Sustainment of The Mini Cases of the Industry

Topics: Management, Value chain, Michael Porter Pages: 10 (2215 words) Published: April 18, 2014

Trident University International
Willie Bates
Module 2 Case
ITM524: Foundations of Information Technology Management
Dr. Mina Richards


We live in an environment which changes often. In the business world, what is in demand today for an organization may not be a requirement for tomorrow. Smart managers know that organizations that succeed do so because they adjust to keep up with the changes that are taking place (Harmon, 2007). Change in business comes in many forms and affects companies in every industry. Business today is one of the dominant institutions in society. Businesses are established with the sole purpose to provide a product or service to a customer with the intent to make a profit. Once established, every company wants to improve the way it does business to produce things more efficiently and to make a greater profit. Every manager understands that achieving these goals are part of his or her job. For the business they must create a strategic vision for long term sustainability. By adopting sustainable practices, companies can gain a competitive edge, increase their market share, and boost shareholder value. This paper will identify as points of discussion the value chain and competitive forces in Porter’s model based on ‘The Mini-cases: 5 companies, 5 strategies, 5 transformations article and cases; and the affects did Information Technology have on the sustainability on those five organizations. Case Background

1. Identify the value chain and competitive forces in Porter’s model. Based on “The Mini-cases: 5 companies, 5 strategies, 5 transformations” article and cases. 2. What effect did IT have on the value chain and competitive forces of those organizations? 3. What are some of the changes to the value chain and competitive forces when an organization responds to sustainability?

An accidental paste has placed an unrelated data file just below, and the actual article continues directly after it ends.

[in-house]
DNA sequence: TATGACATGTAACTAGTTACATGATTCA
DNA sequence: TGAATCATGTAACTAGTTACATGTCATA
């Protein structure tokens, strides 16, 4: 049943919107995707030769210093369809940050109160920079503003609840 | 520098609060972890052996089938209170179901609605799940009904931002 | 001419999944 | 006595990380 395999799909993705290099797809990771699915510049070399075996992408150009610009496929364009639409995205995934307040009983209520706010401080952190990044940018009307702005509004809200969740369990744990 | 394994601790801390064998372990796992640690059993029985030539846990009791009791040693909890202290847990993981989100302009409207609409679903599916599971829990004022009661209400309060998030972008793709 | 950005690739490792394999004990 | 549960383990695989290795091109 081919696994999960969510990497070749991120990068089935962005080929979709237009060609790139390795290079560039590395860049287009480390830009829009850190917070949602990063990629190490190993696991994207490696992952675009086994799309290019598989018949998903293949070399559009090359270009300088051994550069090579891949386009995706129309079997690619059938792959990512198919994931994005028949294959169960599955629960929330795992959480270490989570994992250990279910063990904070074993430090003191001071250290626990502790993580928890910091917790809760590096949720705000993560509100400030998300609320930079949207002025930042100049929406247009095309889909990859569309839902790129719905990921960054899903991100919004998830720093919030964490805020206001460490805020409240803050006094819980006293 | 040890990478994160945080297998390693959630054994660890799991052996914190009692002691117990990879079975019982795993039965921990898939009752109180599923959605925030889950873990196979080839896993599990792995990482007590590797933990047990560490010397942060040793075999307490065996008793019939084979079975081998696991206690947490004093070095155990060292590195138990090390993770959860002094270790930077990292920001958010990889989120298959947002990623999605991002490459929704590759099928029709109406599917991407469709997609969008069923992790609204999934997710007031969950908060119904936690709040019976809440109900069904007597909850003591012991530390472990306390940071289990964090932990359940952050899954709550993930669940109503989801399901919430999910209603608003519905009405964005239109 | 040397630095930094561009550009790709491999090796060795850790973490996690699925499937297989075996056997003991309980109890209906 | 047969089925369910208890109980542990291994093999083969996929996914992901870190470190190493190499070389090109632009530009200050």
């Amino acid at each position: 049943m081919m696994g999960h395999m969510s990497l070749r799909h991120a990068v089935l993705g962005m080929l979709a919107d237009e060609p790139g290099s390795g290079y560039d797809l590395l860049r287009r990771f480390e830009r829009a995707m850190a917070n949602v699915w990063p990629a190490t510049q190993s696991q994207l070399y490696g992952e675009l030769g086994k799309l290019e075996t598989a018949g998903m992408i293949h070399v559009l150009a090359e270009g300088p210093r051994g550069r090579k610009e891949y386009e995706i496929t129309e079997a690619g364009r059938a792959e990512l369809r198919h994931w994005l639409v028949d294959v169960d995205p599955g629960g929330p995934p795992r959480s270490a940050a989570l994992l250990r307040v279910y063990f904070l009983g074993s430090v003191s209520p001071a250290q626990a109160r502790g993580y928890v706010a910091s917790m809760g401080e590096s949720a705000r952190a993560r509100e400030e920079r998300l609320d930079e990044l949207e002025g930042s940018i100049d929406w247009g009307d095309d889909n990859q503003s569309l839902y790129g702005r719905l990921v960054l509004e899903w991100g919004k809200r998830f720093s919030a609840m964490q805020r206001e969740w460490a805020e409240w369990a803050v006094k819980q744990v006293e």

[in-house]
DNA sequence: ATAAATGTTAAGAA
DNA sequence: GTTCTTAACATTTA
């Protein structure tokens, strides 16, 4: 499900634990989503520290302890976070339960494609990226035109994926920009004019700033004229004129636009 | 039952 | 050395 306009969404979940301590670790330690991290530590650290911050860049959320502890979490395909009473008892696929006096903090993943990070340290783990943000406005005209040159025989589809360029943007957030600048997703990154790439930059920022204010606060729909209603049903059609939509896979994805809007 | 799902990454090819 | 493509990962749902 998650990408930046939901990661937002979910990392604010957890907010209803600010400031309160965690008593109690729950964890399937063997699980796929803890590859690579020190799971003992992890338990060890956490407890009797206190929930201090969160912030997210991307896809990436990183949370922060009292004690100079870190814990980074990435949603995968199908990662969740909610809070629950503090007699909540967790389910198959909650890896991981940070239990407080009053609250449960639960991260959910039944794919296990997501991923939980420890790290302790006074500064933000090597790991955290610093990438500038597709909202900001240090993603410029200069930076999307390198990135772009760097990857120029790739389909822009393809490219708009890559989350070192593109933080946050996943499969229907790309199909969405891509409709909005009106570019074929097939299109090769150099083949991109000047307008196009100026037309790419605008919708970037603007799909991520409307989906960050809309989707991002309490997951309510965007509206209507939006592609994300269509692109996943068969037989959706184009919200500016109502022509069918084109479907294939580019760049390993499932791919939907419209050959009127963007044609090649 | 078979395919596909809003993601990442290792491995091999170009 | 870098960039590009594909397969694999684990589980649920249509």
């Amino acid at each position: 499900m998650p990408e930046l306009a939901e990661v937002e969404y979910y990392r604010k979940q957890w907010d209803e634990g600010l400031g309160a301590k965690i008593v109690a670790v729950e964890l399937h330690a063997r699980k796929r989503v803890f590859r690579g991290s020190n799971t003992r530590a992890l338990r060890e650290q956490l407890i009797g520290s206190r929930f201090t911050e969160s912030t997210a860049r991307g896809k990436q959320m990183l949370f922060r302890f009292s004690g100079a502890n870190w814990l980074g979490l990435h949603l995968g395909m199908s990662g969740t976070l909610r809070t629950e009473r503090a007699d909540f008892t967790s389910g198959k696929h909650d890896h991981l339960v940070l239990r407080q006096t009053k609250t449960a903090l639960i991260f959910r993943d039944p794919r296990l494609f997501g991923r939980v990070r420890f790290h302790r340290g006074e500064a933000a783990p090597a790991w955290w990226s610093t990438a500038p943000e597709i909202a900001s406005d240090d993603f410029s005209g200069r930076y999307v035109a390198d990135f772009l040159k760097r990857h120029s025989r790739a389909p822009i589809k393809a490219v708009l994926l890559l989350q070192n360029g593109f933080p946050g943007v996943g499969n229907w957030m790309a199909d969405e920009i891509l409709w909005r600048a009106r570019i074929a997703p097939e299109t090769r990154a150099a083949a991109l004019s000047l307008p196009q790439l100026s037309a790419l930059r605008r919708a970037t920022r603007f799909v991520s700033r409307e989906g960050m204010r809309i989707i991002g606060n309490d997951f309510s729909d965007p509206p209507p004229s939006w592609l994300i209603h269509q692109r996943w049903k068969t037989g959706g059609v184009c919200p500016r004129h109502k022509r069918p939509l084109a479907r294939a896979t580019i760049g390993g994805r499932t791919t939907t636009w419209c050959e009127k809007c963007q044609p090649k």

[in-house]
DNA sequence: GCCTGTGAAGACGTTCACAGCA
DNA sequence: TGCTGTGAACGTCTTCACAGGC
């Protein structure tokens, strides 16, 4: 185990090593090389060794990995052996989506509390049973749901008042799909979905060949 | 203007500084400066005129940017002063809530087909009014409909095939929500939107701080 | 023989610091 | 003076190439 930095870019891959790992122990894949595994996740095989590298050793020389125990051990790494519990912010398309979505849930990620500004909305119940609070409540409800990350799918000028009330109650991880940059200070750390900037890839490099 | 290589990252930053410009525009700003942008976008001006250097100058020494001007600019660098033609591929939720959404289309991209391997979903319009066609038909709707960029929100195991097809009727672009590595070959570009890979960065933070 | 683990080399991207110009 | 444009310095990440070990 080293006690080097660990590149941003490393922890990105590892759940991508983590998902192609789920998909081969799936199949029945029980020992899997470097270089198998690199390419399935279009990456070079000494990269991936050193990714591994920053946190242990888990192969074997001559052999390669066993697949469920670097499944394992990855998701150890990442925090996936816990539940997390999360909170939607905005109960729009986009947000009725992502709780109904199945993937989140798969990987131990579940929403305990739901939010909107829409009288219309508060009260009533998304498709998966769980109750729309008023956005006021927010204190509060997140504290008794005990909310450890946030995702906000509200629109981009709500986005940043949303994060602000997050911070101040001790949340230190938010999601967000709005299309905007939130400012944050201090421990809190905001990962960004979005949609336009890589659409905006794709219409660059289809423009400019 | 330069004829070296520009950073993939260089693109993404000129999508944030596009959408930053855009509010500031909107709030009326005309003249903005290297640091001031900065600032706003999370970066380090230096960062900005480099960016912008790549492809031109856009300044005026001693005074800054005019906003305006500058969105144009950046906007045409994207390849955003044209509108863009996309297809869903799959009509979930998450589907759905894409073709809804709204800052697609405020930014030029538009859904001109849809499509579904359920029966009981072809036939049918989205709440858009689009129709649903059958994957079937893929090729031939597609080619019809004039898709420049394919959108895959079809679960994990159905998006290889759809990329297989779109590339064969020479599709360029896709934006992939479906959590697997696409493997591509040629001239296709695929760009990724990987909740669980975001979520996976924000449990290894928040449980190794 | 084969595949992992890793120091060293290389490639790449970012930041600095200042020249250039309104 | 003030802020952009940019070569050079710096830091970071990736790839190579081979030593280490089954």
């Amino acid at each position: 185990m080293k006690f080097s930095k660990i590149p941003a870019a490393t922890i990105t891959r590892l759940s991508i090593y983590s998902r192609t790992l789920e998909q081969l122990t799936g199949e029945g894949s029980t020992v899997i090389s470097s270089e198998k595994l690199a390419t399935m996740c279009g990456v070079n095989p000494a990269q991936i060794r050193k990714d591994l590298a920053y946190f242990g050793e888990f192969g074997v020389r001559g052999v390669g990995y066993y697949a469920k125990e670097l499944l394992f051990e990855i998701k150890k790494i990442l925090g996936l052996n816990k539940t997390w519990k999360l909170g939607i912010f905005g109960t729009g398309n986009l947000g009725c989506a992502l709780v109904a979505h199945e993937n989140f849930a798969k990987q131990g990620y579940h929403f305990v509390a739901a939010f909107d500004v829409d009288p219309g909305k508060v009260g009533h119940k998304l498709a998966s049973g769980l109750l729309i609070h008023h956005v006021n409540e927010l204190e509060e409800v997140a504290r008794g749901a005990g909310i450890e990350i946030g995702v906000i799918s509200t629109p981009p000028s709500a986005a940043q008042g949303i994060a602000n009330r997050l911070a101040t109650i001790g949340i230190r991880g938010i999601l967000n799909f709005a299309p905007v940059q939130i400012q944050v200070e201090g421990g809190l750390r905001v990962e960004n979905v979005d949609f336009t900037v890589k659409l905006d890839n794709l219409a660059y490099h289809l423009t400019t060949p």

Value Chain Analysis
Early as 1979, Michael Eugene Porter introduced the concept of the value chain analysis. A value chain analysis allows a firm to understand the parts of its operations that create value and those that do not (Ketchen & Hult, 2007). Understanding these issues is very important because the firm earns above average returns only when the value it creates is greater than the costs incurred to create that value (Porter, 1985). The value chain is a template that a firm uses to understand their cost position and to identify the multiple means that might be used to facilitate implementation of a chosen business-level strategy (Alcancer, 2006). The value chain shows how a product moves from the raw material stage to the final customer. A firm value chain is segmented into primary and support activities. Primary activities involves with a product’s physical creation, its sale and distribution to buyers, and its service after the sale. The primary activities include five generic categories which are comprise in competition in any industry covering inbound logistics, operations, outbound logistics, marketing and sales and services (Porter, 1985). Support activities provide the assistance necessary for the primary activities to take place, which are firm infrastructure, human resource management, technology development, and procurement (Porter, 1985). Competitive Advantage Concept

From the activities done in a business or in its supply chain, a firm has a competitive advantage when it implements a strategy competitors are unable to duplicate or find too costly to try to imitate (Barney & Clark, 2007). As Michael Porter comments, “Strategic fit among many activities is fundamental not only to competitive advantage but also to the sustainability of that advantage. It is harder for a rival to match an array of interlocked activities than it is merely to imitate a particular sale-force approach, match a process technology, or replicate a set of product features. Positions built on systems of activities are far more sustainable than those built on individual activities”...
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